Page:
Succulents: You discovered them in interior design magazines as part of elaborate wedding centerpieces and even across Instagram. Succulents are currently very trendy. The often pronounced proclamation that succulents are easy to grow is indeed far from the truth. Sure it can Be simple, but it requires some mental adjustment. You need to immerse yourself in the desert mindset: imagine the relentless sun, monsoon-like downpours, and the boomerang temperature changes that characterize the days of the desert – and you might be a little luckier.
If you can’t figure out why your jade is dropping leaves or how you can prevent your sedum from becoming wrinkled day by day despite regular watering, you can follow some practical tips. Here are five of the most common mistakes juicy newbies make and how to make these beauties thrive.
1. Not giving enough light
The natural light of a plant’s natural habitat is possibly the most difficult environmental variable that can be emulated indoors. It is easier for ordinary houseplants. Many are located in tropical jungles and are used to the changing shade and sun periods in your home. Of course, this happens when the sun moves over a forest roof.
However, if you place a plant that is used to spending a full 12 hours in the scorching sun on an east-facing threshold, you are begging for failure. Your best choice: choose the sunniest south-facing window, and if all the windows face somewhere else, choose a more forgiving succulent like aloe or throw in the towel and opt for a sturdy pothos.
2. Don’t understand your irrigation needs
In the Chihuahuan Desert, it rains a little more than 20 cm a year – a drop in the bucket compared to the green landscapes that most of us call home. In the desert, however, when it rains, it is pours. To make your own desert dweller happy, try emulating the rainfall patterns native to their home habitat. Don’t treat your cacti with a trickle. Turn on the taps and let go of a deluge.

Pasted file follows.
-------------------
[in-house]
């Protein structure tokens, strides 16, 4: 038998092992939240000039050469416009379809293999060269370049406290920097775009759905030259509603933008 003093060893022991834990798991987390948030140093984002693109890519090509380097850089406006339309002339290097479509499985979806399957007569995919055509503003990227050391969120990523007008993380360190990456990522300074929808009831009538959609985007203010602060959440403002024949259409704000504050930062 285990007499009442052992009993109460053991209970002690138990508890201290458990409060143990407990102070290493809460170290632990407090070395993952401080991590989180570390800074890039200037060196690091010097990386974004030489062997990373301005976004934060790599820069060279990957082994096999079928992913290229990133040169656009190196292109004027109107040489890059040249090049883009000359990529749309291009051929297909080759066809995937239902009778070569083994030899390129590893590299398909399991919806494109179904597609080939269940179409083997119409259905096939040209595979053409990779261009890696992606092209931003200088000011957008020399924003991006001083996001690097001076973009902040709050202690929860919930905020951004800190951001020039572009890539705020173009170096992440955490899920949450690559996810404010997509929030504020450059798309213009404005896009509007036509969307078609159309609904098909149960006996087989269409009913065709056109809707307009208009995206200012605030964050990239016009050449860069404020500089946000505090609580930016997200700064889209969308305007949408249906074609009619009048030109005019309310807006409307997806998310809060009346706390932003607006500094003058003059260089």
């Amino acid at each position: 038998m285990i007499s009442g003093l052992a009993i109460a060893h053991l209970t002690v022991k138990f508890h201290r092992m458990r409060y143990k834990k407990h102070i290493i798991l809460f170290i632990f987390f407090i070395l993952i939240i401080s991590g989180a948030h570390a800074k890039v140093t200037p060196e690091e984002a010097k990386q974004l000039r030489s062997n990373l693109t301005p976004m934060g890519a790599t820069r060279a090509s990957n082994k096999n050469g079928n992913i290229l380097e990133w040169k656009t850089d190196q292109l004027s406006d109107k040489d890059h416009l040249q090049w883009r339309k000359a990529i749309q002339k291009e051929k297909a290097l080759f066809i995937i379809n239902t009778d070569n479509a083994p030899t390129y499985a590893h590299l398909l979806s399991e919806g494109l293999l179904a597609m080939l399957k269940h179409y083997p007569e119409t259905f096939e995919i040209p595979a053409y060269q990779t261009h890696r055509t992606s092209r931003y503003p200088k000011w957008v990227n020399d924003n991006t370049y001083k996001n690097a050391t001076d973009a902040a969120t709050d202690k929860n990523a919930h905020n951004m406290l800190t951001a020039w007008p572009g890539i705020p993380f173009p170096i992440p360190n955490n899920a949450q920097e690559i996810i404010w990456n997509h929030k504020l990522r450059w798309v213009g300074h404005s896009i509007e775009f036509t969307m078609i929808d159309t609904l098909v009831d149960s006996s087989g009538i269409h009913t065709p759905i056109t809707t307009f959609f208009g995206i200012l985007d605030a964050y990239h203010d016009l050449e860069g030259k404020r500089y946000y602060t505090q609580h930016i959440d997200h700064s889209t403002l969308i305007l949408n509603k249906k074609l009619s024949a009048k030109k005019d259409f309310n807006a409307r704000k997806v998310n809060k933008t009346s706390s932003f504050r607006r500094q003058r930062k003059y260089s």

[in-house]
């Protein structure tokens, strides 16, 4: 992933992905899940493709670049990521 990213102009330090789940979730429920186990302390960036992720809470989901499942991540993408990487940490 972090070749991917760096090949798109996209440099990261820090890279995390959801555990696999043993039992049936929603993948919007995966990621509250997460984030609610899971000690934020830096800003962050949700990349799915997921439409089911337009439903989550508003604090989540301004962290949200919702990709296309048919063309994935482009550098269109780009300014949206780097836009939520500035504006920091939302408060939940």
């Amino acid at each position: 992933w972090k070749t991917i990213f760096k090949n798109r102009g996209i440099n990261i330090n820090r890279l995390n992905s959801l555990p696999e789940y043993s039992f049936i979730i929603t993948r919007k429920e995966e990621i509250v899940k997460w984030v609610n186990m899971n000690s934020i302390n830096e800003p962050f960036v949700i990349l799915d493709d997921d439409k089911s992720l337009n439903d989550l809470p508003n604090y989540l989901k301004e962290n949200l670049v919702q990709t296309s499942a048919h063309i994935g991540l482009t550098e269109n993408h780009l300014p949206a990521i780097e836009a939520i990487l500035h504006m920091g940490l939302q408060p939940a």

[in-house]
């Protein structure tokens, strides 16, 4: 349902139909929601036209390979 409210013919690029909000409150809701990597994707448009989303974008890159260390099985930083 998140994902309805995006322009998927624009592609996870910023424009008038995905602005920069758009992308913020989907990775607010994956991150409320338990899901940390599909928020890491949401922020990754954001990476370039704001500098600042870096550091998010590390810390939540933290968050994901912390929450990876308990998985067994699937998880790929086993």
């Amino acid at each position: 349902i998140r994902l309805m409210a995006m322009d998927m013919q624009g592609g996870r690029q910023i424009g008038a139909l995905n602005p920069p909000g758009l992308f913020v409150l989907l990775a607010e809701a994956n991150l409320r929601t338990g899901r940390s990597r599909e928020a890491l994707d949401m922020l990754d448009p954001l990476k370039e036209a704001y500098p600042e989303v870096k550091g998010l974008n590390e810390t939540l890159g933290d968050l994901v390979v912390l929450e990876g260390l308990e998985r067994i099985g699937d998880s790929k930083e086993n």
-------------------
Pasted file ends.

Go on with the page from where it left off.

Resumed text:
All succulents (and also all plants) benefit from a complete soak until water emerges from the bottom of the pot. With succulents, wait until the ground is bone dry – and then some – to water it again.
3. Opt for a standard potting soil
Most potted plants come in a standard soil mix that is suitable for almost any type of plantto violin leaf figs. The problem: succulents are designed to withstand one of the most extreme environments on planet Earth. Standard potting so does not cut them.
When you’ve brought your juicy baby home, transform his or her floor into a desert inhabitant mix by combining half potting soil with something inorganic like perlite. This super-well drained, nutrient-poor soil is suitable for most succulents, regardless of whether they are used to thriving in the high and dry Andes or in the breeding ground areas of Death Valley.
Succulents are usually packaged in adorable little dishes, all crammed from cheek to cheek. There are not many plants that like this arrangement, including succulents. Overcrowding is one of the best ways to promote mold and insect infestation.
The second problem is that succulents get along well with lean picking, but still need food and water. Too much competition means they are likely to miss something. When your succulents arrive in a crowded arrangement, carefully pick them out and give them their own spacious mini desert dune.
5. Growing impractical types
I know it’s really hard to resist growing Saguaros indoors, but please NOT. Some wild things are just not meant to be tamed, no matter how pretty their flowers are or their shape. Instead, stick to the hard little cookies that the windowsill likes to accept as their cute home.
is a good genus that you should explore if you are working with indoor conditions, as is Sansevieria (aka snake plant). The Mammillaria cacti (so-called for their wool hair, see above) are another good choice if you are looking for a prickly plant companion.